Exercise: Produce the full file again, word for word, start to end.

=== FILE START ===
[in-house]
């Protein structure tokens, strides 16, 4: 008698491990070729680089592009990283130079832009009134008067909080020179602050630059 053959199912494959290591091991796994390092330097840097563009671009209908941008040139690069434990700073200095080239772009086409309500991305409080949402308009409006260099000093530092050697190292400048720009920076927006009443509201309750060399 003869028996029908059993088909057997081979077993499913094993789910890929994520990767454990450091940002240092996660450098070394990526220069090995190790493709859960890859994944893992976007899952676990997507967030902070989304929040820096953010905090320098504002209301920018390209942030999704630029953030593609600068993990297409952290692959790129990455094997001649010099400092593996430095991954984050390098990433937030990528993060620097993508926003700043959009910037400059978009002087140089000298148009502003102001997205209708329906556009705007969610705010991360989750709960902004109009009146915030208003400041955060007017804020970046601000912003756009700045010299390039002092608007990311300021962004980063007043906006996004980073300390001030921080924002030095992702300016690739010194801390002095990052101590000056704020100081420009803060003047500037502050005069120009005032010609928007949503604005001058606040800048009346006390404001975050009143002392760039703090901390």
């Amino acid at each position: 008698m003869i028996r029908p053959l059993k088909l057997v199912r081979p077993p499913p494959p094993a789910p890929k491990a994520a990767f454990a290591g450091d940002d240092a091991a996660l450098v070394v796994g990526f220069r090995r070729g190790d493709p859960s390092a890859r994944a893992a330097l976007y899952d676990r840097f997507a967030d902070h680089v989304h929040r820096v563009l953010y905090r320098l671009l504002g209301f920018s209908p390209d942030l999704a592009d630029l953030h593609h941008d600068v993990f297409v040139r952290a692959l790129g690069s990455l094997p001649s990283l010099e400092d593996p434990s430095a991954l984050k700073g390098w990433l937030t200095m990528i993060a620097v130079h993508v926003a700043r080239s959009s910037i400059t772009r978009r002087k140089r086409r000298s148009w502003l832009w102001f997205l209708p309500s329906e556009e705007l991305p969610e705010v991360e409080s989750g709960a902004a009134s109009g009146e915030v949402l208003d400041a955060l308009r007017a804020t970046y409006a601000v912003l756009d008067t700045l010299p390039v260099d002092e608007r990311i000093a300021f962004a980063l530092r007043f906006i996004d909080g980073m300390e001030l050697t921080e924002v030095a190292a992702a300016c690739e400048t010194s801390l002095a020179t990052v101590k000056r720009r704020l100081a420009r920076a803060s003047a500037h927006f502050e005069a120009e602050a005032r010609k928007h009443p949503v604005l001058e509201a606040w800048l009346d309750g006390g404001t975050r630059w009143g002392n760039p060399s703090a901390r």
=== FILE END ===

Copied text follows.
[in-house]
């Protein structure tokens, strides 16, 4: 008698491990070729680089592009990283130079832009009134008067909080020179602050630059 053959199912494959290591091991796994390092330097840097563009671009209908941008040139690069434990700073200095080239772009086409309500991305409080949402308009409006260099000093530092050697190292400048720009920076927006009443509201309750060399 003869028996029908059993088909057997081979077993499913094993789910890929994520990767454990450091940002240092996660450098070394990526220069090995190790493709859960890859994944893992976007899952676990997507967030902070989304929040820096953010905090320098504002209301920018390209942030999704630029953030593609600068993990297409952290692959790129990455094997001649010099400092593996430095991954984050390098990433937030990528993060620097993508926003700043959009910037400059978009002087140089000298148009502003102001997205209708329906556009705007969610705010991360989750709960902004109009009146915030208003400041955060007017804020970046601000912003756009700045010299390039002092608007990311300021962004980063007043906006996004980073300390001030921080924002030095992702300016690739010194801390002095990052101590000056704020100081420009803060003047500037502050005069120009005032010609928007949503604005001058606040800048009346006390404001975050009143002392760039703090901390």
């Amino acid at each position: 008698m003869i028996r029908p053959l059993k088909l057997v199912r081979p077993p499913p494959p094993a789910p890929k491990a994520a990767f454990a290591g450091d940002d240092a091991a996660l450098v070394v796994g990526f220069r090995r070729g190790d493709p859960s390092a890859r994944a893992a330097l976007y899952d676990r840097f997507a967030d902070h680089v989304h929040r820096v563009l953010y905090r320098l671009l504002g209301f920018s209908p390209d942030l999704a592009d630029l953030h593609h941008d600068v993990f297409v040139r952290a692959l790129g690069s990455l094997p001649s990283l010099e400092d593996p434990s430095a991954l984050k700073g390098w990433l937030t200095m990528i993060a620097v130079h993508v926003a700043r080239s959009s910037i400059t772009r978009r002087k140089r086409r000298s148009w502003l832009w102001f997205l209708p309500s329906e556009e705007l991305p969610e705010v991360e409080s989750g709960a902004a009134s109009g009146e915030v949402l208003d400041a955060l308009r007017a804020t970046y409006a601000v912003l756009d008067t700045l010299p390039v260099d002092e608007r990311i000093a300021f962004a980063l530092r007043f906006i996004d909080g980073m300390e001030l050697t921080e924002v030095a190292a992702a300016c690739e400048t010194s801390l002095a020179t990052v101590k000056r720009r704020l100081a420009r920076a803060s003047a500037h927006f502050e005069a120009e602050a005032r010609k928007h009443p949503v604005l001058e509201a606040w800048l009346d309750g006390g404001t975050r630059w009143g002392n760039p060399s703090a901390r």